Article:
Butterfly farm

by Diane on 03/02/2013

We’ve been having the most awesome weather for a couple of weeks now. Super warm, sunshine galore – it is truly summer. It’s way too nice to spend five days a week at a stuffy office, so last week Nick and I took a random day off to drive up the coast and pretend we’re on a holiday.

We stopped at a few random places for shopping, opshopping and beach walks and had a great time. One of the places we stopped at was Otaki, which is the ‘big’ outlet centre north of Wellington. All major clothes brands have an outlet store there, where they sell their excess stock and out-of-season products at reduced prices.

But it wasn’t the clothes, shoes and other goods that got my attention. It was the local IHC centre. IHC is an organisation for people with intellectual disabilities, that provides services, advocacy, support and information. The Otaki centre funds some of its work by selling homemade produce (like jams) and seedlings they grow in their own little community garden. Since I’ve been really getting into gardening lately (watch out for another post coming about my great gardening efforts), I was keen to have a look at their seedlings.

We were shown around the backyard and discovered the most magic butterfly heaven on earth. They had giant swan plants in their garden, the main food source for monarch butterfly caterpillars, and they were all covered in cute little creatures at different stages of their lifecycle. Luckily they sold seedlings they had grown from that huge swan plant, so I ended up getting ten little swan plants, including some caterpillars!

I must admit that I hadn’t really thought this purchase through. In my mind it seemed super easy to just put the plants into the ground and leave the caterpillars to it, until they emerge as pretty monarch butterflies. Unfortunately it’s not that easy, there are a number of factors I only realised once I started my research to provide them with the best possible environment:

  • Caterpillars have enemies, such as wasps, trying to kill them. What if they get eaten alive while in my care?
  • There are also birds that might eat them (which suddenly crossed my mind after I had gone to bed, so I stormed out in the dark and put a bird net around the plants).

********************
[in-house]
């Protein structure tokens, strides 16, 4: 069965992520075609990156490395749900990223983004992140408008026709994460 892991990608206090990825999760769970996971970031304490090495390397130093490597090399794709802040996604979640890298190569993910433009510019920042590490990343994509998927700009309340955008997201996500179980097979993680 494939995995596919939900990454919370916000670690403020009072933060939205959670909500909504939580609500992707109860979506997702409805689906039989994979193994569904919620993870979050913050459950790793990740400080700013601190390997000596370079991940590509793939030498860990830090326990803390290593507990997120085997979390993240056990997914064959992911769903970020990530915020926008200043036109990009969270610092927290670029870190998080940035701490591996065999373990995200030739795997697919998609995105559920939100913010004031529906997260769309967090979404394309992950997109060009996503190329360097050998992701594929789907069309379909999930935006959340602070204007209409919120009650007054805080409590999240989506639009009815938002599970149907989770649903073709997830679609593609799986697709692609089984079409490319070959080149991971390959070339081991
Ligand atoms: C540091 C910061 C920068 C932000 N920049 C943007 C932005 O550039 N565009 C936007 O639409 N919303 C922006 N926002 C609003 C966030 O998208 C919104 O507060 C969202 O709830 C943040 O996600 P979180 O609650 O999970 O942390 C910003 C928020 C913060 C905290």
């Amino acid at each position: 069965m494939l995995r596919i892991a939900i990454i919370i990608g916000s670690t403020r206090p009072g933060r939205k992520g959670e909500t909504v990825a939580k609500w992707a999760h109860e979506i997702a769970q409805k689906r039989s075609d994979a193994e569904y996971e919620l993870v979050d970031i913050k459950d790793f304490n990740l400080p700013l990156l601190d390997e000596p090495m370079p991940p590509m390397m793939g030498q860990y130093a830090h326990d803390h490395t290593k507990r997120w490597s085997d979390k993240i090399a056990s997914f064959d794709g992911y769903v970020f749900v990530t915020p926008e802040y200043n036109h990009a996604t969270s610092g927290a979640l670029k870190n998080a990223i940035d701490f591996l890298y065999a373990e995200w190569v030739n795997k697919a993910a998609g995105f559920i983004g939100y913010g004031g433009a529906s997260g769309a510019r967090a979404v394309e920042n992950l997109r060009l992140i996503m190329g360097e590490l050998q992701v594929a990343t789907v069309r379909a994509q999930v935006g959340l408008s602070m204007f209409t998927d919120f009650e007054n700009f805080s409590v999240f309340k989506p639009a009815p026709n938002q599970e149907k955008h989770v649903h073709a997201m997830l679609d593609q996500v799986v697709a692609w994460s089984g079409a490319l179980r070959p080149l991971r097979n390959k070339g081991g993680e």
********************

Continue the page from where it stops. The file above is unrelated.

• I didn’t only get the caterpillars we could see on the plants, I must have got some eggs as well. Every day there’s a new teeny-tiny caterpillar baby, that wants to eat too (which meant that I had to get additional plants off TradeMe to provide enough food for all generations).
  • Big caterpillars sometimes accidentally eat tiny caterpillars. Not because they are evil carnivores, but because they are rather engaged in the leaf munching process, so they don’t realise that a miniature relative is sitting on their food source. Serious ‘breeders’ keep different generations apart from each other. On my plants they’re all living together.

Even if I had known all of this when I got the plants and caterpillars, I still would have taken them home. They are wonderful to watch, and I could spend hours sitting in front of them, watching them munch their way trough the leaves.

I hope they’ll all make it into adulthood.

Big caterpillar munching.

Big caterpillar munching.

Fighting for the best leaf.

Fighting for the best leaf.

Teeny-tiny baby caterpillar.

Teeny-tiny baby caterpillar.

Going up (or down... who knows?).

Going up (or down… who knows?).

Gabi February 3, 2013 at 11:15 pm

Das ist sooo toll; würde ich auch gerne mal wieder machen. Vor einigen Jahren hatten wir eine Riesenpopulation von Raupen des Zitronenfalters; war sooo spannend. Ich habe auch großen Spaß daran, sowas zu beobachten.

Jen D February 3, 2013 at 11:55 pm

So cute! My Nana had a swan plant in her garden when I was growing up – just one, and she usually only got 2 or 3 butterflies each season. But they were so pretty!

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